Driving demand for Atmos: inside Soundville Media Studios

Soundville Media Studios is one of Switzerland’s top multi-purpose recording and mixing facilities, servicing everything from film and TV productions to pure audio meditation products. Headliner caught up with founder and sound specialist Rene Zingg to discuss the past, present, and future of the studio, as well as its reliance on fellow Swiss brand Merging Technologies, and the future for Atmos…

The old adage ‘if you do what you love, you’ll never work a day in your life’ rings truer for Soundville founder Rene Zingg than perhaps anyone else. From the moment we join him via Zoom to talk all things Soundville, he is effusive in his love of audio and the business he has cultivated over the past 40-plus years. His passion is almost uncontainable. “I’ve spent the past 43 years doing this for 80-100 hours a week – not working, doing my hobbies!” he beams less than five minutes into our conversation.

His enthusiasm is instantly infectious and is rooted in a lifetime surrounded by sound.

“It started with my father,” he tells us about his introduction to audio. “He was always recording and filming, so I was raised with this kind of equipment. Then I learned several instruments, so in my first band I was the guy who did all the recordings. So, before I started Soundville I was a home recorder, although that term didn’t really exist back then.

“I then had to do military service, and the plan afterwards was to study electronic engineering, but I just kept doing my hobbies, building a studio, and in 1979 I built Soundville. And in 1980 I started recording doing jobs for clients. After five years we rented the new premises, which is where we are today.”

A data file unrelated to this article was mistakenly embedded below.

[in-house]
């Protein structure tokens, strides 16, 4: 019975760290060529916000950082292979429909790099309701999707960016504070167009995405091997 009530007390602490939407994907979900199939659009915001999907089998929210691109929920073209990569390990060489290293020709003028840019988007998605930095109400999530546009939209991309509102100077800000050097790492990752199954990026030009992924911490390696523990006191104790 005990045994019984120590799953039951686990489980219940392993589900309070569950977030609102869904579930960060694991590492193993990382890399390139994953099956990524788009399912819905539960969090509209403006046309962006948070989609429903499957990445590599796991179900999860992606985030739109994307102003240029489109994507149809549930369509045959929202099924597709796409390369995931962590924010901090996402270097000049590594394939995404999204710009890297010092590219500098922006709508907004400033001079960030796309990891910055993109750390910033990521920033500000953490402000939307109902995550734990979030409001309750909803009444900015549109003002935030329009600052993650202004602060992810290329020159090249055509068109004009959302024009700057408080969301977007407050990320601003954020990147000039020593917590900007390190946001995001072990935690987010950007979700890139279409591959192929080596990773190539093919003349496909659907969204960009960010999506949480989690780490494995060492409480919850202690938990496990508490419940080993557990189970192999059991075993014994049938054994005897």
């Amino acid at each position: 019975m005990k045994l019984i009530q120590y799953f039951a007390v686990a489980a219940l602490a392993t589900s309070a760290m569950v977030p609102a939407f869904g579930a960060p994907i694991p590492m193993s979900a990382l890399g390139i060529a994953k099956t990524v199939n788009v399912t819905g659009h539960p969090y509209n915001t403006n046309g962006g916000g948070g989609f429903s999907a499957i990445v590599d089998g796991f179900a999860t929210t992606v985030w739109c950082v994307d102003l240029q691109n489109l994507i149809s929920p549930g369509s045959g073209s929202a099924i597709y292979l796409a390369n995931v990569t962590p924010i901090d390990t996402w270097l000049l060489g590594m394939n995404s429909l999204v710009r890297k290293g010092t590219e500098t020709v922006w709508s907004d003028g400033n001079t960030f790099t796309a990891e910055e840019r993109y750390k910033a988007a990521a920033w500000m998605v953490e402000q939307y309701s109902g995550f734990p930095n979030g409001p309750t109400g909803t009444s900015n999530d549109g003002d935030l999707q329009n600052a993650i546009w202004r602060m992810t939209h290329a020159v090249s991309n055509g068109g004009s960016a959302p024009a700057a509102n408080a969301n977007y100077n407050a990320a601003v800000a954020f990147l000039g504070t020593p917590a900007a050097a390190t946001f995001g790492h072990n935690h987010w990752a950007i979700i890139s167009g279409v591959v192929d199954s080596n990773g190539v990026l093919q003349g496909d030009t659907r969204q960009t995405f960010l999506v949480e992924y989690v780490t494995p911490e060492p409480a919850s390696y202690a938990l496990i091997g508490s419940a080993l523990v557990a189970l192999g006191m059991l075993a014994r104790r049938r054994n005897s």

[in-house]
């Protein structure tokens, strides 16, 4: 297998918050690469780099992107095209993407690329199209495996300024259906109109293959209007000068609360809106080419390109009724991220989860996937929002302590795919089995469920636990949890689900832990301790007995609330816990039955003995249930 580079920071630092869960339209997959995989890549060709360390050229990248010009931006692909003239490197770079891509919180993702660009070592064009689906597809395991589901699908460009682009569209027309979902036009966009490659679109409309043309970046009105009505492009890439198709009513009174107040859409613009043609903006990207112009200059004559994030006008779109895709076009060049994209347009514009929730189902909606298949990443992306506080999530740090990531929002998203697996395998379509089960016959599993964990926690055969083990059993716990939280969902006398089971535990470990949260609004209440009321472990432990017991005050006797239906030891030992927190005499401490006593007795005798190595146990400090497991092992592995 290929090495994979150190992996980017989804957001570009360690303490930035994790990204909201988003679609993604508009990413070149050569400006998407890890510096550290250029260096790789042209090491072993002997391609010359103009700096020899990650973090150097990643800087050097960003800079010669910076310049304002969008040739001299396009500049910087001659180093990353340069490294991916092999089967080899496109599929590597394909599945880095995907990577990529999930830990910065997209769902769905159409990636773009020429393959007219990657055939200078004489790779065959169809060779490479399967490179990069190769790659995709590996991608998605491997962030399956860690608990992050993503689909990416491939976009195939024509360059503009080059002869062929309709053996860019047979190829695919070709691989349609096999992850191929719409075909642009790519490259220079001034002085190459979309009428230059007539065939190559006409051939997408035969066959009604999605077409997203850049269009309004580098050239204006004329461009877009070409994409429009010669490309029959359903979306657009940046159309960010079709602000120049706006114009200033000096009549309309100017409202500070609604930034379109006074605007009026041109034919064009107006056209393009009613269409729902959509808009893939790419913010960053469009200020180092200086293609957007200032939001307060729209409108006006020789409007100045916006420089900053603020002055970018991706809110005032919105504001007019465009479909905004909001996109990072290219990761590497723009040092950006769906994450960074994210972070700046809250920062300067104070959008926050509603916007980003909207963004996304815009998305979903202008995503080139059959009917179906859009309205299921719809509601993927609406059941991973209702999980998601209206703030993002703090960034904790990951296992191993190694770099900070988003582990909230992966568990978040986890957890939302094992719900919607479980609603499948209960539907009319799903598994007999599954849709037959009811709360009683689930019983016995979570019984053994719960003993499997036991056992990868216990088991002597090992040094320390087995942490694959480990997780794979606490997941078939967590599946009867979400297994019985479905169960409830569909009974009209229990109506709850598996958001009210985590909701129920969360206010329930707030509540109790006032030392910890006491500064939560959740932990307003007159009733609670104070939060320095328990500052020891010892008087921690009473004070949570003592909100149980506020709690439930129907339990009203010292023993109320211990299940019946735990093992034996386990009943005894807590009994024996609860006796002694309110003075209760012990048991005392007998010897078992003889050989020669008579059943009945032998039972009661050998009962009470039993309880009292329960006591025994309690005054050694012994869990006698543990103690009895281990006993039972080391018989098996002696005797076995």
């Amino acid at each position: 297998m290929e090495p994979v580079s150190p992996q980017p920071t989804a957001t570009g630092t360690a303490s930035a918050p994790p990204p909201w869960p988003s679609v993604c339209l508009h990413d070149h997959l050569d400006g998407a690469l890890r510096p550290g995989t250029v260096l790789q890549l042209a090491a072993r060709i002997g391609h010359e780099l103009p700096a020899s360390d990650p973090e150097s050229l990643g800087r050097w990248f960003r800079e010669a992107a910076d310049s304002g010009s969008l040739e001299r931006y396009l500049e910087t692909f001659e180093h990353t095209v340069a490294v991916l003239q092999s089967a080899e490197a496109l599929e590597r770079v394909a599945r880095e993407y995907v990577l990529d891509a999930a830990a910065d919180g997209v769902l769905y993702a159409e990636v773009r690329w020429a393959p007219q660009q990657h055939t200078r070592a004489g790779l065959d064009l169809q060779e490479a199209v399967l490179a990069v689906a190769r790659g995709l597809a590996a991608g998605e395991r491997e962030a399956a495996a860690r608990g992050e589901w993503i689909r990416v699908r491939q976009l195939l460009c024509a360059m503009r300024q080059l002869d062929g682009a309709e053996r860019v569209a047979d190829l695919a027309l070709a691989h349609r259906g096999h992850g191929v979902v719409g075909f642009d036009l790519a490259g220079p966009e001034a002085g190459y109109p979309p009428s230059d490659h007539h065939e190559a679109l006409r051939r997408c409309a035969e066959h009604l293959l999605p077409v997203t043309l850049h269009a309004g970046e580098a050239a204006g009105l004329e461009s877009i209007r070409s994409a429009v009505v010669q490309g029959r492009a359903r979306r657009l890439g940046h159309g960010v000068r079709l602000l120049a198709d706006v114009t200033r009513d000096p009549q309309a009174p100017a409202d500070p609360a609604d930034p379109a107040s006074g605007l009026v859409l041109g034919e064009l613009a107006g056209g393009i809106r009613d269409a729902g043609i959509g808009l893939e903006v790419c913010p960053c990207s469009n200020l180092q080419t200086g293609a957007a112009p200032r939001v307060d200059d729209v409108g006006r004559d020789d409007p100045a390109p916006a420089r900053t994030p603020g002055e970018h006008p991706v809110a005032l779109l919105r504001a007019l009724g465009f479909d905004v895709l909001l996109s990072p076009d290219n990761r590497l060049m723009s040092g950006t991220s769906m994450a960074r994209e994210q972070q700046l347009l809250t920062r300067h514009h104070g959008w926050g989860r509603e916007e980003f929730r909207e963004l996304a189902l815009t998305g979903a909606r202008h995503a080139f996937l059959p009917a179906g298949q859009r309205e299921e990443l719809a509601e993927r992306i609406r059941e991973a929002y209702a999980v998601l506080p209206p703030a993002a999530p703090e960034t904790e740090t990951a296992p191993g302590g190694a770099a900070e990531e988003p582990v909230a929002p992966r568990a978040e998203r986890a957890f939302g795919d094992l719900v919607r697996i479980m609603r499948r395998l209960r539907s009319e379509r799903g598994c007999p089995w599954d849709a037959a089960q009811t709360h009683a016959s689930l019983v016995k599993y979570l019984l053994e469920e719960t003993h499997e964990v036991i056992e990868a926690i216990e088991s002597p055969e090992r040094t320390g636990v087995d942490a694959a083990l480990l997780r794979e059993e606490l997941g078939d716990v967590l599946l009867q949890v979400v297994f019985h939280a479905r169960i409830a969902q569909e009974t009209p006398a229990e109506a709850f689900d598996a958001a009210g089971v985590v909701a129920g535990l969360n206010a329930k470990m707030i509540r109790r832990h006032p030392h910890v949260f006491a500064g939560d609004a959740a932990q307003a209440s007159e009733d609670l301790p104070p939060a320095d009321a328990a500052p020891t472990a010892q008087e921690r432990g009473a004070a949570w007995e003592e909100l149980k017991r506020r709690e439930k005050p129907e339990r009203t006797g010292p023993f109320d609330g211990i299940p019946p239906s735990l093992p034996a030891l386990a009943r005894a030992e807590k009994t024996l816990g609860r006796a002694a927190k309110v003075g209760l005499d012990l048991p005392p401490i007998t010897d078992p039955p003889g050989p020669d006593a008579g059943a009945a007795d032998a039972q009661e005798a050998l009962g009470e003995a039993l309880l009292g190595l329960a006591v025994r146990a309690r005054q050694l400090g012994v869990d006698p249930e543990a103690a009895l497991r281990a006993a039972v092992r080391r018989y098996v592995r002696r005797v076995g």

Crucial in laying the groundwork for Soundville’s future was Zingg’s relationship with legendary studio designer and audio engineer Tom Hidley and personal friend and architect Thomas Rast. During one of Zing’s encounters with Hidley, he decided to show him the plans for what would become Soundville.

“He started scribbling all over my plans,” Zingg laughs, describing the meeting. “I flew back to Switzerland and met my friend and architect Thomas Rust who did all the drawings, and we cancelled all our plans and started from scratch! I paid one year for the whole lease here without building anything because we redesigned everything.

“We then went to visit Tom in Montreux with these blueprints that were not rough sketches but Swiss quality plans from my Thomas,” he continues. “And from this moment on, Thomas Rast did all the architectural work for Tom Hidley all over the world. And I feel like Tom adopted me as his audio son! I would go and check out all these acoustic details with him all over the world.”

Having established the studio with the guidance of Hidley, the next piece of the jigsaw was the acquisition of numerous products from fellow Swiss brand Merging Technologies – products which would serve as the cornerstone of Soundville’s high-end offering.

With Merging, from the first day, everything was of the highest possible quality. Rene Zingg, founder, Soundville Media Studios